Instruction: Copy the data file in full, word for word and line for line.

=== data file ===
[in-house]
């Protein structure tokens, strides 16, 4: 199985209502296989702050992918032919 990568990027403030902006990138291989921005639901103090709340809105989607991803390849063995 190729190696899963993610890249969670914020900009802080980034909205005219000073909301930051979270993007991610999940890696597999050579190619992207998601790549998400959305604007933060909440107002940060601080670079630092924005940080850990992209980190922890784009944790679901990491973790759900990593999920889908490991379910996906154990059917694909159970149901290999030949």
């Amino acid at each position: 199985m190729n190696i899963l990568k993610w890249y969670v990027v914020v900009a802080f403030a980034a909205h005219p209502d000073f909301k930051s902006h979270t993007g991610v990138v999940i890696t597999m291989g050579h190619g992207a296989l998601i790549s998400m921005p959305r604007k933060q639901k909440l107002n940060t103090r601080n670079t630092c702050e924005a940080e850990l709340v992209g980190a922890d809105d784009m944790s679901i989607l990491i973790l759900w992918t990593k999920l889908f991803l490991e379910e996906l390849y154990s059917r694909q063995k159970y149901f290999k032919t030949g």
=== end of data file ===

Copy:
[in-house]
């Protein structure tokens, strides 16, 4: 199985209502296989702050992918032919 990568990027403030902006990138291989921005639901103090709340809105989607991803390849063995 190729190696899963993610890249969670914020900009802080980034909205005219000073909301930051979270993007991610999940890696597999050579190619992207998601790549998400959305604007933060909440107002940060601080670079630092924005940080850990992209980190922890784009944790679901990491973790759900990593999920889908490991379910996906154990059917694909159970149901290999030949």
């Amino acid at each position: 199985m190729n190696i899963l990568k993610w890249y969670v990027v914020v900009a802080f403030a980034a909205h005219p209502d000073f909301k930051s902006h979270t993007g991610v990138v999940i890696t597999m291989g050579h190619g992207a296989l998601i790549s998400m921005p959305r604007k933060q639901k909440l107002n940060t103090r601080n670079t630092c702050e924005a940080e850990l709340v992209g980190a922890d809105d784009m944790s679901i989607l990491i973790l759900w992918t990593k999920l889908f991803l490991e379910e996906l390849y154990s059917r694909q063995k159970y149901f290999k032919t030949g």